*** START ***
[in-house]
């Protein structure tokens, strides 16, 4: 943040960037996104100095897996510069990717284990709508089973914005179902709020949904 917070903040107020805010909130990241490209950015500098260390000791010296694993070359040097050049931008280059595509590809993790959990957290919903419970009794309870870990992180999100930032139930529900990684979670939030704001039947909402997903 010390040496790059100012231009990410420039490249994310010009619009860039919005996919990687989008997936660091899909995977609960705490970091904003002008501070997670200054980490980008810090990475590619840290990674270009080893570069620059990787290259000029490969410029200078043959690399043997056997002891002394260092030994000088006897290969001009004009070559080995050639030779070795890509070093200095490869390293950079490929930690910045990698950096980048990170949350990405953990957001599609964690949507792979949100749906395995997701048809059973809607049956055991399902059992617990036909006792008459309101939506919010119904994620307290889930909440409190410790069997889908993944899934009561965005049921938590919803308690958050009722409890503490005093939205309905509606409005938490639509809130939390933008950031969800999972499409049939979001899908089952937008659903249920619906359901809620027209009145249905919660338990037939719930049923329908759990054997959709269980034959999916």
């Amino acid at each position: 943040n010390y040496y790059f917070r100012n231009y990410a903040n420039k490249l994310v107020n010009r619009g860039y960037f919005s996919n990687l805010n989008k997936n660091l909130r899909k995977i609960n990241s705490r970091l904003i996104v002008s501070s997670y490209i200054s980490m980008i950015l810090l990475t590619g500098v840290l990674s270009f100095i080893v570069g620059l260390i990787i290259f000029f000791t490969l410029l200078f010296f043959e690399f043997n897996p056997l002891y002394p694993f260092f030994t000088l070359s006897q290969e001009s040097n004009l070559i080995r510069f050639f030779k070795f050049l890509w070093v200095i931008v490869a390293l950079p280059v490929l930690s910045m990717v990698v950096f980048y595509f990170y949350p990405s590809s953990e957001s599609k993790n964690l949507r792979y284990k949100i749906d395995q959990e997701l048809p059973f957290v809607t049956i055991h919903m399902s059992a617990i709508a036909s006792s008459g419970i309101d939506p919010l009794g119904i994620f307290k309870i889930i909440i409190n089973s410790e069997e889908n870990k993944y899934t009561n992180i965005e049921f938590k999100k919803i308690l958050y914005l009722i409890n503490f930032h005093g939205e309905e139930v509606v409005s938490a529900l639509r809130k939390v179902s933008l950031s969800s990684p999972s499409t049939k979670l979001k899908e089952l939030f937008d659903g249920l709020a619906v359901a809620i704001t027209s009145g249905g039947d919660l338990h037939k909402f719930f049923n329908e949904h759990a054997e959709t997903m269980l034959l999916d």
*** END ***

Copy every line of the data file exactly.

[in-house]
């Protein structure tokens, strides 16, 4: 943040960037996104100095897996510069990717284990709508089973914005179902709020949904 917070903040107020805010909130990241490209950015500098260390000791010296694993070359040097050049931008280059595509590809993790959990957290919903419970009794309870870990992180999100930032139930529900990684979670939030704001039947909402997903 010390040496790059100012231009990410420039490249994310010009619009860039919005996919990687989008997936660091899909995977609960705490970091904003002008501070997670200054980490980008810090990475590619840290990674270009080893570069620059990787290259000029490969410029200078043959690399043997056997002891002394260092030994000088006897290969001009004009070559080995050639030779070795890509070093200095490869390293950079490929930690910045990698950096980048990170949350990405953990957001599609964690949507792979949100749906395995997701048809059973809607049956055991399902059992617990036909006792008459309101939506919010119904994620307290889930909440409190410790069997889908993944899934009561965005049921938590919803308690958050009722409890503490005093939205309905509606409005938490639509809130939390933008950031969800999972499409049939979001899908089952937008659903249920619906359901809620027209009145249905919660338990037939719930049923329908759990054997959709269980034959999916």
């Amino acid at each position: 943040n010390y040496y790059f917070r100012n231009y990410a903040n420039k490249l994310v107020n010009r619009g860039y960037f919005s996919n990687l805010n989008k997936n660091l909130r899909k995977i609960n990241s705490r970091l904003i996104v002008s501070s997670y490209i200054s980490m980008i950015l810090l990475t590619g500098v840290l990674s270009f100095i080893v570069g620059l260390i990787i290259f000029f000791t490969l410029l200078f010296f043959e690399f043997n897996p056997l002891y002394p694993f260092f030994t000088l070359s006897q290969e001009s040097n004009l070559i080995r510069f050639f030779k070795f050049l890509w070093v200095i931008v490869a390293l950079p280059v490929l930690s910045m990717v990698v950096f980048y595509f990170y949350p990405s590809s953990e957001s599609k993790n964690l949507r792979y284990k949100i749906d395995q959990e997701l048809p059973f957290v809607t049956i055991h919903m399902s059992a617990i709508a036909s006792s008459g419970i309101d939506p919010l009794g119904i994620f307290k309870i889930i909440i409190n089973s410790e069997e889908n870990k993944y899934t009561n992180i965005e049921f938590k999100k919803i308690l958050y914005l009722i409890n503490f930032h005093g939205e309905e139930v509606v409005s938490a529900l639509r809130k939390v179902s933008l950031s969800s990684p999972s499409t049939k979670l979001k899908e089952l939030f937008d659903g249920l709020a619906v359901a809620i704001t027209s009145g249905g039947d919660l338990h037939k909402f719930f049923n329908e949904h759990a054997e959709t997903m269980l034959l999916d």